Skip to main content
ARS Home » Plains Area » Grand Forks, North Dakota » Grand Forks Human Nutrition Research Center » Healthy Body Weight Research » Research » Publications at this Location » Publication #309341

Title: Maternal low protein diet causes body weight loss in male, neonate Sprague-Dawley rats involving UCP-1 mediated thermogenesis

item Larson, Kate
item Dekrey, Emilie
item Roemmich, James
item GHRIBI, OTHMAN - Medical University Of North Dakota
item RHEN, TURK - University Of North Dakota

Submitted to: Meeting Abstract
Publication Type: Abstract Only
Publication Acceptance Date: 9/22/2014
Publication Date: 11/2/2014
Citation: Claycombe, K.J., Dekrey, E.E., Roemmich, J.N., Ghribi, O., Rhen, T. 2014. Maternal low protein diet causes body weight loss in male, neonate Sprague-Dawley rats involving UCP-1 mediated thermogenesis. Abstract presentation at: The Obesity Society Annual Meeting at ObesityWeekSM 2014; November 2-7, 2014; Boston, MA.

Interpretive Summary:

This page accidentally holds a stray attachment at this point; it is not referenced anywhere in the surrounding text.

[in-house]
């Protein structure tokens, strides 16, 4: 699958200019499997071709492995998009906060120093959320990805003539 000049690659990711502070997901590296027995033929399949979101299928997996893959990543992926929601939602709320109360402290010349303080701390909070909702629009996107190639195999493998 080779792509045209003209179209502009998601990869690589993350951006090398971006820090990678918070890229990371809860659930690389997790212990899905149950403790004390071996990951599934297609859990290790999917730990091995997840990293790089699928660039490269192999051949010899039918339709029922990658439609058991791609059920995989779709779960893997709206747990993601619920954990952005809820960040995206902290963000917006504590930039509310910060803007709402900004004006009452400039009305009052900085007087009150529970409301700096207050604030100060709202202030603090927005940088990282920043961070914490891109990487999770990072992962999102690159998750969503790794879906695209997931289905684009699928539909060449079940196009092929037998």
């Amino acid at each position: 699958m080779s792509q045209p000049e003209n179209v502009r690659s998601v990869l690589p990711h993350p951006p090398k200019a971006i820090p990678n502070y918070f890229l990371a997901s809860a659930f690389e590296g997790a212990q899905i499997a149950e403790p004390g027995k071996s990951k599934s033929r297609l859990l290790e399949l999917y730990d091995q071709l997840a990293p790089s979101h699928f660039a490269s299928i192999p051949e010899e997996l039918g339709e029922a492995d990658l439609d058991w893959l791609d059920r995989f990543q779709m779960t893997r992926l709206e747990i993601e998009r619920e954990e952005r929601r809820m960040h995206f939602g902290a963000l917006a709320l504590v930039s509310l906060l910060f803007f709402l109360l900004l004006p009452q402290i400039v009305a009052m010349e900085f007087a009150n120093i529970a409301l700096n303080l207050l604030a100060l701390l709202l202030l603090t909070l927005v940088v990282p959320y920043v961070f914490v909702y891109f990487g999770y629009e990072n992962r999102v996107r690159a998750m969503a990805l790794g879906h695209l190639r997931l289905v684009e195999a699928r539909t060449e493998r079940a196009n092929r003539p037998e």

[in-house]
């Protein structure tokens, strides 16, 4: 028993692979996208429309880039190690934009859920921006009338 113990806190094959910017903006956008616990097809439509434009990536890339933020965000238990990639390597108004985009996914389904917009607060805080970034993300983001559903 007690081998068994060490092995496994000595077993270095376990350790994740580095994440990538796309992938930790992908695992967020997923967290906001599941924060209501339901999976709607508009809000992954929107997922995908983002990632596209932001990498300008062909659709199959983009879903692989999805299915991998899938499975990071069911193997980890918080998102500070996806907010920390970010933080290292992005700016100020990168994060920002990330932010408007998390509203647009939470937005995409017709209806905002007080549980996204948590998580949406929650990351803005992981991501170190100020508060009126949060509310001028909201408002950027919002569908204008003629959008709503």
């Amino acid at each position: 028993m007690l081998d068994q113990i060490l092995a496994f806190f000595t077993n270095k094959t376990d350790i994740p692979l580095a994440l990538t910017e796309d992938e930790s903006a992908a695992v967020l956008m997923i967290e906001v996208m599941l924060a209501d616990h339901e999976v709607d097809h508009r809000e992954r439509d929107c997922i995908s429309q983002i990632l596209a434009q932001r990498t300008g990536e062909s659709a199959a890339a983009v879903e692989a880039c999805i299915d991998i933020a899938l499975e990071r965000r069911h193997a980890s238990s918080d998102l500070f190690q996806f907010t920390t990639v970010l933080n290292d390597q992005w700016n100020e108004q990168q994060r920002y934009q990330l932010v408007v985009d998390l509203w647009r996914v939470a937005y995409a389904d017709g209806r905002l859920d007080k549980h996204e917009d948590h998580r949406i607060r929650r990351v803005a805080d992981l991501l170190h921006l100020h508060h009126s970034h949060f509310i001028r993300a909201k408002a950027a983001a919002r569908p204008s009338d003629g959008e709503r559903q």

Technical Abstract: Brown adipose tissue (BAT) plays an important role in regulating body weight (BW) by modifying thermogenesis. Maternal low protein (LP) diets reduce offspring birth weight. Increased BAT thermogenesis in utero may be one mechanism for the lower BW. However, whether maternal LP nutrition alters BAT thermogenesis and BW of offspring in-utero is not yet known. We fed obese-prone Sprague-Dawley dams 8% low protein (LP) or 20% normal protein (NP) diets for 3 weeks prior to breeding and through pregnancy. BW and gene expression of interscapular BAT (iBAT) thermogenic markers were measured in male fetal (gestation day 18) and neonatal (day 0 or 1) offspring. BW of neonatal LP males was lower than NP males but no difference was observed in females. Gene expression of thermogenic factors UCP-1 and UCP-3 and transcription factors PRDM16 and PPARa in iBAT were 2- to 6-fold greater in LP than NP male neonatal offspring. FNDC5, a precursor of irisin and activator of thermogenesis, was expressed 2-fold greater in neonatal LP iBAT than NP males. However, fetal iBAT UCP-1, PRDM16, PPARa and irisin mRNA did not differ between LP and NP groups. Maternal LP diet had no effects on placental irisin and UCP-2 expression. These results suggest that prenatal protein restriction increases the risk for low BW through mechanisms affecting full-term offspring iBAT thermogenesis but not greatly altering fetal iBAT or placental thermogenesis.